Ladies, meet John Courtney. Unmarried, cripplingly lacking in self-awareness, all he wants in life is a nice wife to make him happy. Is that so much to ask? He's talented (an accomplished musician, he sends compositions to the young women who take his fancy), he's kind – constantly distributing sweetmeats to young ladies – and he's got the perfect marital home.
Still, he gets rejected, time after time. And what of poor old Dudley Ryder? Look at him and his insecurities. He wakes up at night panic-stricken that he might not be able to impregnate his wife – the wife that he doesn't even have yet. The fear consumes him to the extent that he begins to question whether or not he should marry at all. Perhaps, he wonders, he should spend his life as one of the many Georgian bachelors? These chaps were the Bridget Joneses of their day, the singletons chafing at the smug marrieds' complacency. And all of them were blokes.
Home, as far as the Georgians were concerned, "reflected your taste, your character, your moral values – even the state of your marriage." So says Professor Amanda Vickery, Radio 4 regular and, last night, presenter of At Home with the Georgians. She was taking issue with the notion of the domestic realm as a female-dominated sphere, arguing that men were just as likely to yearn for wedded bliss and a successful home life as women. To make her point she was sifting through the Georgians' letters and diaries – including those of our very own John and Dudley – poring over their innermost thoughts and self-analysis.
Goodness knows what happened to Courtney – one in three contemporary men never married – though we know that Ryder, at least, got what he wanted, marrying at the (relatively) gristled age of 43. Vickery went to see a picture of him in the grand home he left behind. "Look how dignified he is!" she chuckled. "I think he's come into his own." Quite unlike these hopeless boys was Miss Mary Martin. "A sexy battle-axe," Vickery called her. Martin was engaged to be married and had set about the process of preparing her future home with worker-bee-like intensity. The importance of the home in Georgian times gave women a new sense of empowerment, thus Martin writes to her fiancé joking that she is wearing the "breeches". It was, in its way, the foundation of what historians have come to call domestic feminism; the beginning of the idea that women held special claim to domestic expertise, a claim that later enabled them to take up positions of importance within civil society. As such, the Georgians' obsession with the home opened a door to female equality. It also gave us Changing Rooms and Kirstie Allsopp.
Just as sassy as Mary Martin, though with rather more pressing concerns on her mind, was Vicky Swales. Aged 16, her fiancé, Craig, returned from Afghanistan minus three of his limbs and a chunk of his nose. His big fear, he said on My Boyfriend the War Hero, was that Vicky wouldn't want him any more. Her big fear, on the other hand, was that he wouldn't want her anymore.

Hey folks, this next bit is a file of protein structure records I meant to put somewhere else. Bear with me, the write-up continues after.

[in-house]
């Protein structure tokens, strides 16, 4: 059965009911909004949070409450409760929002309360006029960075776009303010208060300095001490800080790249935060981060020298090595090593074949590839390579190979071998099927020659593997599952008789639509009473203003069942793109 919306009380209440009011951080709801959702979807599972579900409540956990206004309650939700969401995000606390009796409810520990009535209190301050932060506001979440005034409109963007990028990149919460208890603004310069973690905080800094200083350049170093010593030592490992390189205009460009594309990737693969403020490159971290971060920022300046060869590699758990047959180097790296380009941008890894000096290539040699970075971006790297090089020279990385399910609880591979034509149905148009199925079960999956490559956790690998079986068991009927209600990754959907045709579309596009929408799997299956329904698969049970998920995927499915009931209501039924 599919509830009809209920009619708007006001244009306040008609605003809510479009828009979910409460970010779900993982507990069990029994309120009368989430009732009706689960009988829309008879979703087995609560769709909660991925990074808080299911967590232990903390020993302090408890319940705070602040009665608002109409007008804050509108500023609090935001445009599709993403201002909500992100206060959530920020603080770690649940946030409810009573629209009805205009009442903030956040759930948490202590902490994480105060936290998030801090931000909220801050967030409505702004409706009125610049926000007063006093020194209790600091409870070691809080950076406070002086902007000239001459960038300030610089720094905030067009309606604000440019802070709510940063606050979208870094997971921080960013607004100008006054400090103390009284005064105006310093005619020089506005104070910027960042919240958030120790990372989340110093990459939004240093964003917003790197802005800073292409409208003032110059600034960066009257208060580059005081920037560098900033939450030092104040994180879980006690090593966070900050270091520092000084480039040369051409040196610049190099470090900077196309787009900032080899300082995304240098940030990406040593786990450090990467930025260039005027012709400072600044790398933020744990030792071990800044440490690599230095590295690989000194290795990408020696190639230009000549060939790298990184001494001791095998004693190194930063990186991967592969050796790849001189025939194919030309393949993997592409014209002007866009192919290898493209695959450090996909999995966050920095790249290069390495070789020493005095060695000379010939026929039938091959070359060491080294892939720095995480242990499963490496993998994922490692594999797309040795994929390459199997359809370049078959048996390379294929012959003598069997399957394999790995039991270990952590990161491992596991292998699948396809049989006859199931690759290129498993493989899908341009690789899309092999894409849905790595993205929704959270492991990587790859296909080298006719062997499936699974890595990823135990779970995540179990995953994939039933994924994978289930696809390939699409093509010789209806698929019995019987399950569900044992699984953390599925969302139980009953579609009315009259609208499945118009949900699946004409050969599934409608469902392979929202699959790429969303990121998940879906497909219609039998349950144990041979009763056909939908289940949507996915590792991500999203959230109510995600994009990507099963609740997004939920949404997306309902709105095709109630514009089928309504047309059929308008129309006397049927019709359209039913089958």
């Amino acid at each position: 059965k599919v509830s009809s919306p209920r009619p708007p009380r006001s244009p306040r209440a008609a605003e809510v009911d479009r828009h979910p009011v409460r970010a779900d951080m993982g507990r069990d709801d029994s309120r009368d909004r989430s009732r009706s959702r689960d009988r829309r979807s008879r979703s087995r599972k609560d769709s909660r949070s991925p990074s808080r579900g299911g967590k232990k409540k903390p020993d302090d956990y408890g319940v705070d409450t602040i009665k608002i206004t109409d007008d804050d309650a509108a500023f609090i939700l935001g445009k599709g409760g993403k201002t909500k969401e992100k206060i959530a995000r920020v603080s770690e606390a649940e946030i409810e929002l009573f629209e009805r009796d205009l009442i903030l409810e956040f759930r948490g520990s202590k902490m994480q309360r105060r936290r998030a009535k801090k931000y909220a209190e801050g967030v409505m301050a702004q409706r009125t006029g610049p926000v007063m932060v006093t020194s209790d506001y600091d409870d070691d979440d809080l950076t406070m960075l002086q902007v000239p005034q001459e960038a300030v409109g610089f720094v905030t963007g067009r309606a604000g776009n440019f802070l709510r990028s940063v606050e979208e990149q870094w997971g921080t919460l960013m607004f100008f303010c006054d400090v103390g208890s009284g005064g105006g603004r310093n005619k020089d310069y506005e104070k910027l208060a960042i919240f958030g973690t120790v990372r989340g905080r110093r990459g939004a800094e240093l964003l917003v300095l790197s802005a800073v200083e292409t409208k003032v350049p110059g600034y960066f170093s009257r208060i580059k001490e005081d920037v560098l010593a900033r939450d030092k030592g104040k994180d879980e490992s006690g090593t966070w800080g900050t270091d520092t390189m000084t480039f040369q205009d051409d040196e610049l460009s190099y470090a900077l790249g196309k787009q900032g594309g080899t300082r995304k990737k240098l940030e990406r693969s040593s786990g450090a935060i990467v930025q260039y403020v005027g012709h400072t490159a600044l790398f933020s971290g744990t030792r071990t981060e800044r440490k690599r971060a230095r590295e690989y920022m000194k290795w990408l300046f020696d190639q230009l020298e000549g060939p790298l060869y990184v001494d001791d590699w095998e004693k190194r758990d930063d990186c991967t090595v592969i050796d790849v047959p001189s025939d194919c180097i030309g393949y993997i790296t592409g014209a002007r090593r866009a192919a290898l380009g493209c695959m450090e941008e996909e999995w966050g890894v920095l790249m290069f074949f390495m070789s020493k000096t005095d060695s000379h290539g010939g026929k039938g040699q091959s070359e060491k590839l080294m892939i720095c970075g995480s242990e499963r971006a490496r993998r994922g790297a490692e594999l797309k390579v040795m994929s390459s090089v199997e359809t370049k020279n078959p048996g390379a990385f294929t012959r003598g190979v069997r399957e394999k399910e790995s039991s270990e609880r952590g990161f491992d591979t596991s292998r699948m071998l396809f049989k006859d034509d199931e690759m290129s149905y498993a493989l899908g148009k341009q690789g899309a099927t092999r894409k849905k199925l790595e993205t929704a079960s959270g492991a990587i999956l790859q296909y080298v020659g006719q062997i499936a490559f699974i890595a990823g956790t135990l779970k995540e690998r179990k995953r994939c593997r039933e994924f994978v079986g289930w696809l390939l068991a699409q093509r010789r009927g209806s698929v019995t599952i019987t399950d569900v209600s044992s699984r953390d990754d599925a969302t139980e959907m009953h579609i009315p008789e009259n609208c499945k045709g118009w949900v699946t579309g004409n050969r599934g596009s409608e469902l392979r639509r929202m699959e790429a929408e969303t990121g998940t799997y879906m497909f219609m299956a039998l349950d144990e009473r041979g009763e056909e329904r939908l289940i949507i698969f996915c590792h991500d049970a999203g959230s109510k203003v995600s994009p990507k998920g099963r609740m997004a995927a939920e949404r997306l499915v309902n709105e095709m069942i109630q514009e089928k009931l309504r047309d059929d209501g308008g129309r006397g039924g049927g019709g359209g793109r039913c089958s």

Neither situation arose. Instead, they moved in together, buying a house with some of Craig's compensation money. They've been getting donations from the public, too, all of it crucial since Vicky, as Craig's full-time carer, is unable to work. Heartbreakingly, she also appeared unable to continue her social life as before. Not all of her friends have been supportive of her decision to stick with Craig. When she threw their engagement party, none of them turned up. There were other setbacks, too. Vicky failed her driving test so won't be able to ferry Craig around as planned. And, during an operation on his leg, Craig contracted MRSA and septicaemia, leaving him seriously ill.
But at least they seemed happy. Their situation has opened up new possibilities: a trip to London was Vicky's first time outside York. They visited television studios, met celebrities (or at least Piers Morgan and Amanda Holden) and went on the London Eye. Sadly, the whirlwind couldn't last forever. Despite their obvious maturity, despite the fairy-tale romanticism of their story, they split, just weeks after the documentary finished filming. Casualties of war, or of scrutiny or, most likely, both, their relationship wasn't meant to last. Judging by the strength of character both displayed last night, their futures, at least, look promising.
Rick Stein's Cornish Christmas doesn't look very much like my London Christmas. In Cornwall, it's all about "a togetherness that's not just family". They gather on the street, dress up as characters from Dickens novels and sing Christmas carols. The shops give out free mulled wine and mince pies. And the pub landlords cook up savoury treats to be enjoyed with pints of cider and hearty toasts. In London, it's all about togetherness with total strangers on the Central Line as we cram into Tube carriages to do our shopping. We gather at Oxford Circus and Westfield, dressed up as faux-furred street fighters and elbow each other out the way. The shops sell exorbitantly priced slices of panettone and churn out Cliff Richard. And the pubs offer something called Rocking Rudolph ale, which no one really likes the taste of but feels like they should, given the time of year, probably try. Anyone for a swap?